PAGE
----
Why Would Microsoft Lob a Grenade Into Online Advertising?
Industry needs to do a better job of meaningful, rigorous self-regulation or it will certainly invite legislation by Congress and a more regulatory approach by our Commission. Put simply, this could be the last clear chance to show that self-regulation can – and will – effectively protect consumers' privacy in a dynamic online marketplace. - FTC Chairman John Liebowitz
Chairman Leibowitz threw down this gauntlet to the online advertising industry just over three years ago. This led to the development of our industry's Self-Regulatory Principles for Online Behavioral Advertising in July 2009. The principles became the foundation for our industry's self-regulatory program, which – like the principles themselves – is all about enabling transparency for consumers and well-intentioned businesses online.
Three years later, the program is working. In fact, it's working so well that Chairman Leibowitz told a press conference that it had made "extraordinary strides" on March 26. Transparency is winning. Research tells us that consumers overwhelmingly favor brands that participate in it and enable more transparency. Bad actors are being weeded out through enforcement by the Better Business Bureau, which has named a dozen companies and publicly told them to change, while identifying others and pulling them in line more privately.
So, why did Microsoft throw a grenade into the self-regulatory program last Thursday, when their Internet Explorer team announced via blog post that they intended to launch IE 10 with Do Not Track (DNT) as the default setting?
Ironically, the industry (including Microsoft's own ad network), government, and privacy advocates agreed to extend this concept to browser controls in February at the White House. This agreement overcame one of the major weak points of Do Not Track: It only works when the companies who collect the data agree to honor the DNT signal. (Interestingly, Microsoft's ad network does not.) With this move, Microsoft has isolated itself from the rest of the industry and endangered the coalition behind the DAA. There may be other reasons in Redmond that are not obvious, but regardless, this move adds confusion at a time when neither consumers nor the industry can afford it.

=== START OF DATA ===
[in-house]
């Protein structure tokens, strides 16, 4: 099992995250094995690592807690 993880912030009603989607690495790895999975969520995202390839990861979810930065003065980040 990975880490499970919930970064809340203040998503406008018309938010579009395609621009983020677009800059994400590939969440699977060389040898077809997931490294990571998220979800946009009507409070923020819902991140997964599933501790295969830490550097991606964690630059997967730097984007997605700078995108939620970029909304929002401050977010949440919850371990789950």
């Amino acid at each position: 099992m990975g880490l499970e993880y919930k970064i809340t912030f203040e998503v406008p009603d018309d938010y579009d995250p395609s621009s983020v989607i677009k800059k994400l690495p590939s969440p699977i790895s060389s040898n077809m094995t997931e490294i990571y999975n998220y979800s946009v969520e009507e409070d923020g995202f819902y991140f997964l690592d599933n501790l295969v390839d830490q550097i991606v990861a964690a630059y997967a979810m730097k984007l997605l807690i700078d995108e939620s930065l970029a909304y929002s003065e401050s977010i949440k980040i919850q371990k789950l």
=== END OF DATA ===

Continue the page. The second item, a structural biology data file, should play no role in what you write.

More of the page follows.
The decision by the IE10 team to embed Do Not Track as the default setting in IE10 demonstrates that they think they know what is best for all of us. But, as we've asserted since the inception of the self-regulatory program, privacy controls are like nutrition labels on food: Consumers need to know what's there, but the decision of what to eat remains theirs alone. It's about how you explain the choice to the consumer that matters most, not how you make the choice for them.
When a consumer decides not to be tracked, this has wide ranging implications for hundreds of companies in the online economy, in addition to unintended consequences for the consumer. This is precisely why the decision to be (or not be) tracked needs to be made by the consumer, not by a corporation. This view is shared by essentially every voice in this issue—from privacy advocates to the White House, browser-makers to privacy vendors like us—all agreed that DNT headers should be recognized but should allow consumers to opt out by default.
There's no shortage of opinions about what consumers know and don't know about tracking. But, like with nutrition labeling, the goal needs to give them the best tools to make their own decisions, not make the decisions for them. Consumers have great control over tracking already. Evidon's free Ghostery browser extension blocks tracking by more than 950 companies around the world. It doesn't rely on any recognition of a DNT header. Rather, you install it, and off you go. More than eight million people have installed Ghostery. The consumers who want to control how they are tracked are taking the steps themselves. Concurrently, what we've found as the program has grown is that by protecting themselves and empowering consumers, businesses are actually able to build their brands and improve results online – thanks to the kind of transparency the program was designed to provide.
In other words, the US industry self-regulatory program has not only worked to keep us from regulation. It's also helping businesses grow while allaying consumers' concerns.
There's a message there, if anyone in Redmond wants to hear it. Consumers think the web is theirs to see more clearly. They need the control to make their own decisions, and technology that is going to be effective out of the gate. Microsoft's IE10 is a significant step away, not toward, that principle.
This is why everyone who has worked so hard for the past three years to keep our industry from federal regulation or punitive legislation remains so confused and frustrated by Microsoft's decision.
(Disclosure: Microsoft is an Evidon client)